Why Do We Love Looking at Family Dysfunction on Stage?

Written by | Entertainment, Stage

the humans

Courtesy The Ahmanson

What can recent Los Angeles productions of Eugene O’Neill’s classic Long Day’s Journey into Night and Stephen Karam’s 2016 Tony-winner The Humans teach us about the nature of family?

Written nearly six decades apart, Long Day’s Journey into Night (at the Wallis Center for the Performing Arts) and “The Humans” (at the Ahmanson Theater) both grapple with family dysfunction and the human condition using a small cadre of actors hashing out their grievances and personal demons within the confines of their homes (each a single and sparingly designed set) during a contracted period of time. I had the opportunity to see memorable performances of each within the space of two weeks, making for an interesting juxtaposition.

“Long Day’s Journey” takes place on a single day (in four acts) at the Connecticut summer cottage of actor/landowner James Tyrone (Academy Award winning actor Jeremy Irons) and showcases the trials and tribulations of the Tyrone family, fueled by the “Will-she or won’t-she succumb to her morphine addiction?” of matriarch Mary Tyrone and the “Will-he or won’t-he succumb to an early death by tuberculosis of youngest son Edmund?”

In the other corner, we have the Blake family as depicted in his play “The Humans,” which is set in present day New York (Chinatown to be precise) in a dilapidated but spacious duplex as they gather for Thanksgiving, in what turns out to be an equally cathartic (if tumultuous) family gathering. There’s much to find in common in these two towering examples of dysfunctional Irish-American families struggling to cope with the demons of their past and present. Both plays have won a slew of awards and both productions are graced with a fine company of actors to help navigate the terrain of the human condition.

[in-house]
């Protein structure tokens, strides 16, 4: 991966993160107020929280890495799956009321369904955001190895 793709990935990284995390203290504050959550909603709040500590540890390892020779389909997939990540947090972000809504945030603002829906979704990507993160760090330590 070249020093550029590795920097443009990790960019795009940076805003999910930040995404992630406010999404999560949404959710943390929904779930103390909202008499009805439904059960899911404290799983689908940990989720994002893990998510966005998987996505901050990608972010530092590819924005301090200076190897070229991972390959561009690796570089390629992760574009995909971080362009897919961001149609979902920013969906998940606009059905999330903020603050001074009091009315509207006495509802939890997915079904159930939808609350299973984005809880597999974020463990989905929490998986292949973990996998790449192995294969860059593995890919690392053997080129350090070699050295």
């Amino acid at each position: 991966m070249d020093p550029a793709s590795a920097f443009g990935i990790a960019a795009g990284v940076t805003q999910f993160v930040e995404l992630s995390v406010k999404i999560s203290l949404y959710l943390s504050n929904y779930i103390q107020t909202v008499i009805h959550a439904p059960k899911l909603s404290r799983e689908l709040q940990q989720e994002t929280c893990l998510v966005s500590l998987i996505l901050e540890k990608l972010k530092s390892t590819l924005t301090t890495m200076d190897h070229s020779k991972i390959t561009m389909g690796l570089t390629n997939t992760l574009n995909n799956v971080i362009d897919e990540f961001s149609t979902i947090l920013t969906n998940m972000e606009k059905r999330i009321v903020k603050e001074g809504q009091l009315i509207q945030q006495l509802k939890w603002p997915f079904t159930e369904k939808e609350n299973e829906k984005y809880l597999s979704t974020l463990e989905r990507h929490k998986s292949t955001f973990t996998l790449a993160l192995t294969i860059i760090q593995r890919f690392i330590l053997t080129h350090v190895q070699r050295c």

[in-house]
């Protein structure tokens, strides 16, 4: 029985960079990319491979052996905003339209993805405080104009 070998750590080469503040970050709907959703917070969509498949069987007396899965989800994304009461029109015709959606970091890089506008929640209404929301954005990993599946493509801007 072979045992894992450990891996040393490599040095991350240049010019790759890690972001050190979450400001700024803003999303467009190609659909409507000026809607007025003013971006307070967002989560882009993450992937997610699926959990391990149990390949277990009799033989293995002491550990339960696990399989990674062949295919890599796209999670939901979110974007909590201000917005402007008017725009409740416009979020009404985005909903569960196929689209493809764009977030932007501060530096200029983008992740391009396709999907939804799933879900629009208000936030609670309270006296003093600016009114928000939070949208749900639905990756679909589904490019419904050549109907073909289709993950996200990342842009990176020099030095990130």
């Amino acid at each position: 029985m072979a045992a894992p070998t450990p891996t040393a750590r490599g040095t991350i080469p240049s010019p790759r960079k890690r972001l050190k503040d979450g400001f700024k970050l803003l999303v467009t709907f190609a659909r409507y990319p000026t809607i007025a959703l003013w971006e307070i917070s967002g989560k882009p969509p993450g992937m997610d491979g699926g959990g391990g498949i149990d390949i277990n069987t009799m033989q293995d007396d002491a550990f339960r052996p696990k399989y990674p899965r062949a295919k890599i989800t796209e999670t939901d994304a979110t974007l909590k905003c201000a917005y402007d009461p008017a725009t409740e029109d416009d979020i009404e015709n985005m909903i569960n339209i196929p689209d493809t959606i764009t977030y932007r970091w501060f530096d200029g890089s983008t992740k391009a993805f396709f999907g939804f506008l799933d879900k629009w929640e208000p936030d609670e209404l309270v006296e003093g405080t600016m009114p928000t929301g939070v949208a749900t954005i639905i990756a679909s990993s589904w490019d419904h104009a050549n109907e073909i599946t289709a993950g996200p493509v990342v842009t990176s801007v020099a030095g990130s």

A Shorter Journey

Journey comes with an impressive bit of lore and baggage, which lends it a certain mystique right out of the gate. O’Neill never intended this semi-autobiographical play to be performed and left explicit instructions that it not be published until 25 years after his death. His widow saw to it that neither of the playwright’s wishes were honored. This production at the Wallis (directed by Sir Richard Eyre) originated in London’s West End, followed by a run in Brooklyn before making its final stop at the Wallis. It was cut from its standard four-hour running time to three and a half-hours (including intermission). This still-harrowing journey was groundbreaking for its time.

One can see why veteran actors are drawn to this material. Actors from Lawrence Olivier to Katherine Hepburn, Jason Robards Jr. to Jack Lemmon, Kevin Spacey to Jessica Lange have climbed this Everest. These are complex characters whose lengthy passages and contradictory expressions of love and resentment resonate long after the curtain call. The cast assembled at the Wallis acquitted themselves admirably, though the evening wasn’t without flaws.

Jeremy Irons brought the kind of regal aristocratic flair that has served him well in film. Irons managed to reveal the nuances of a man whose love for his family is fraught with disappointment coupled with regret for choices which derailed a more fulfilling acting career. Lesley Manville infused Mary Tyrone with a lofty madness that ebbs and flows with her mania and denial — a woman caught in the throes of melancholy and despair, desperately clinging to a role as mother she never fully embraced and a past she never quite reconciled with.